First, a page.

• Like many vendors in IAM, pricing gets a little complex based on the version and features.
  • Different versions and capabilities vary from around $2 to $8 per user per month.
  • Some are bundled with a collection of offerings, others enable you to pay for specific features only.


  • Offers a dedicated identity and access management solution for workforce and customers.
  • Some versions include single sign-on, advanced directory and multi-factor authentication and others add identity lifecycle management and HR identity features.
  • Centralized management.


  • OneLogin has a narrower IAM focus than competitive offerings so is a good option for those that don’t need PAM and other related capabilities.
  • Support for developers integrating IAM into applications.
  • Social media login support.


  • Doesn’t venture into PAM.
  • Users with multiple roles may end up with too many logins.
  • Opaque pricing with multiple options that can soon add up.

SEE: OneLogin vs Okta review 

Ping Identity: Best for Financial Services

Ping Identity is another largely pure-play IAM vendor. But within that, it delivers a range of identity and access solutions that can be bought together or separately. It has traditionally had a strong user base among financial services companies though doesn’t specialize only in that market.


  • Ping is one of the few companies directly citing numbers on its website such as a starting price of $20,000 for its Essential package (includes identity orchestration engine, SSO,
  • authentication policies, and more) and $40,000 for the Plus package (adds features like adaptive MFA, embedded MFA for mobile apps, device management, API management, LDAP and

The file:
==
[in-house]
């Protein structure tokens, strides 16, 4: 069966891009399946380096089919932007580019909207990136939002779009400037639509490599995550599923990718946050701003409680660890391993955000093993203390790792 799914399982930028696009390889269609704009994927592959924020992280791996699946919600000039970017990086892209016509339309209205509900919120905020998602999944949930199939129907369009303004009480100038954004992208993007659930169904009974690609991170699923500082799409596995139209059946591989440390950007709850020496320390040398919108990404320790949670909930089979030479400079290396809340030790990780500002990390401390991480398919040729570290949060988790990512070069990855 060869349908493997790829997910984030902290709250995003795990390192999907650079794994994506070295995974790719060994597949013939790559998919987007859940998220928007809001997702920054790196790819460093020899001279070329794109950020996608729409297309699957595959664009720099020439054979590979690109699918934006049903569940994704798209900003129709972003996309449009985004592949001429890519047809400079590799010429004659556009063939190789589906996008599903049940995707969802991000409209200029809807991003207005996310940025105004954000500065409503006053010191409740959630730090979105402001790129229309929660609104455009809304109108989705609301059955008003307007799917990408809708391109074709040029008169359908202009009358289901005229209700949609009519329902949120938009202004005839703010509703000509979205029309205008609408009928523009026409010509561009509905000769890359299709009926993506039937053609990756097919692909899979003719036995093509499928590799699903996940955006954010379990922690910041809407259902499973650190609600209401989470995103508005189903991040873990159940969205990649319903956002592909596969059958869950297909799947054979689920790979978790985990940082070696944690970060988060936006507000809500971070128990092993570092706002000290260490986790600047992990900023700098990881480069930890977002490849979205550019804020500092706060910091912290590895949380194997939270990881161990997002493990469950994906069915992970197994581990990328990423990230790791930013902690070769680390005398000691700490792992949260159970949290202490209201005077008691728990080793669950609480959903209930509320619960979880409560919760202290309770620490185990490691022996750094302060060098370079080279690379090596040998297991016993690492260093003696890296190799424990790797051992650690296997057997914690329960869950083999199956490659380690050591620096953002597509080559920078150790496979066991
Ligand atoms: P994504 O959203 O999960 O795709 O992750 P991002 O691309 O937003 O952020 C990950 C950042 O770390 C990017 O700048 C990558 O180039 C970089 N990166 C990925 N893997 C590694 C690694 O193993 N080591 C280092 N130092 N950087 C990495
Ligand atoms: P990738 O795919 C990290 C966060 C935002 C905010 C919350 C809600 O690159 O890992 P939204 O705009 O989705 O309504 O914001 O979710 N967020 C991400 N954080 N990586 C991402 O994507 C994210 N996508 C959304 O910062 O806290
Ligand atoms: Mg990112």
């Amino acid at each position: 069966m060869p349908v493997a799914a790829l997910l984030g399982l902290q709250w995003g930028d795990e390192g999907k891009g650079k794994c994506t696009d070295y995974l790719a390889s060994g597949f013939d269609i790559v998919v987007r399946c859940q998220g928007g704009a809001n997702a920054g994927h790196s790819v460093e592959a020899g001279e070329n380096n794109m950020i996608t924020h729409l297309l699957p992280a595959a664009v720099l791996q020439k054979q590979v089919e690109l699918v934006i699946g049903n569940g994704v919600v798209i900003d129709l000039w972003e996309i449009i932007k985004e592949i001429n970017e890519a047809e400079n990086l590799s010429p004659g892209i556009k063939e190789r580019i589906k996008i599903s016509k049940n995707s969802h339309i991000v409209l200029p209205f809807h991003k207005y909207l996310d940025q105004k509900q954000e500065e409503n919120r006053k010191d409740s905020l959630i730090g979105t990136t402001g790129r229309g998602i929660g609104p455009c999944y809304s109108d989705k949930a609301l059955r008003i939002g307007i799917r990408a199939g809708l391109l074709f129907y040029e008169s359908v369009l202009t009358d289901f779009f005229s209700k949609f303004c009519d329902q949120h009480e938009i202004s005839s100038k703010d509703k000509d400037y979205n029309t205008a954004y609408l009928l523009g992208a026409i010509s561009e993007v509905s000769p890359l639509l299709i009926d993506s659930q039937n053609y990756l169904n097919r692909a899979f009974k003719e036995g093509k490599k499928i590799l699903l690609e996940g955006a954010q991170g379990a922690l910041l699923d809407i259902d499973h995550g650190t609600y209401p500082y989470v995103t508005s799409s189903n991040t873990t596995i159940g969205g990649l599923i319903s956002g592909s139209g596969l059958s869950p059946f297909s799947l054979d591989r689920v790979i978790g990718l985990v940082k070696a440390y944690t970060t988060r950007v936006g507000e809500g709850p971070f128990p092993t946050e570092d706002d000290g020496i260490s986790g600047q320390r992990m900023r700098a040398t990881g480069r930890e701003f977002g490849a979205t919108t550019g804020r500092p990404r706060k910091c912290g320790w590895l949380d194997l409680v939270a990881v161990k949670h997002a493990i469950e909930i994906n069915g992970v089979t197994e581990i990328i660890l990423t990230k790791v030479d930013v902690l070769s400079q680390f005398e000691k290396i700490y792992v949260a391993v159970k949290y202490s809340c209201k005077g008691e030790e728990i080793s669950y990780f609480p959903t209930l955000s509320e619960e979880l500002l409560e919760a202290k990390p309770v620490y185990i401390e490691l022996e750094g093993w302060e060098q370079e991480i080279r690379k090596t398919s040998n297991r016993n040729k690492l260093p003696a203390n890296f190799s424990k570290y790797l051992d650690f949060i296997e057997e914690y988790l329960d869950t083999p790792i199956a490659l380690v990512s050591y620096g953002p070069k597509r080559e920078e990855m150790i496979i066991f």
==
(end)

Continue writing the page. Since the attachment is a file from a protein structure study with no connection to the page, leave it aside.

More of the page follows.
• passwordless authentication).
  • But it isn’t clear what the limits here are in terms of users etc.


  • Highly scalable IAM
  • SSOs, MFA and dynamic authorization
  • Monitors risk and API traffic


  • No-code, drag & drop workflows and pre-built templates for ease of use.
  • Many pre-built integrations
  • Detection of anomalous behavior
  • Hosted, container, on-premises and private cloud versions available.


  • Some complexity apparent in role management and entitlement creation
  • Multiple licenses required for IAM.
  • Pricing structure means it may be too expensive for SMBs.

SEE: Ping vs Okta review 

SEE: Okta vs Duo review 

Oracle: Best for Multi-Cloud Environments

Oracle offers a range of  cloud infrastructure identity and access management and  access governance tools to help manage identity and access in cloud and on-premises. These can either be self-managed or managed by Oracle. Oracle’s enterprise cloud experience and capabilities make it a good choice for those with multi-cloud environments


  • Oracle posts pricing on its website, but there are so many products, tools and options that it is difficult to follow.
  • Approximate pricing is a cent or two per user for IAM but it isn’t clear what else has to be purchased such as Oracle Cloud Infrastructure services and governance capabilities for additional fees.


  • Cloud-native access management that supports hybrid and multi-cloud needs
  • Strong governance features
  • Oracle owned a network of dozens of data centers around the world for ease of scalability and low latency.


  • Embedded IAM for Oracle Fusion Application Cloud users which simplifies provisioning and role management.
  • Strong automation capabilities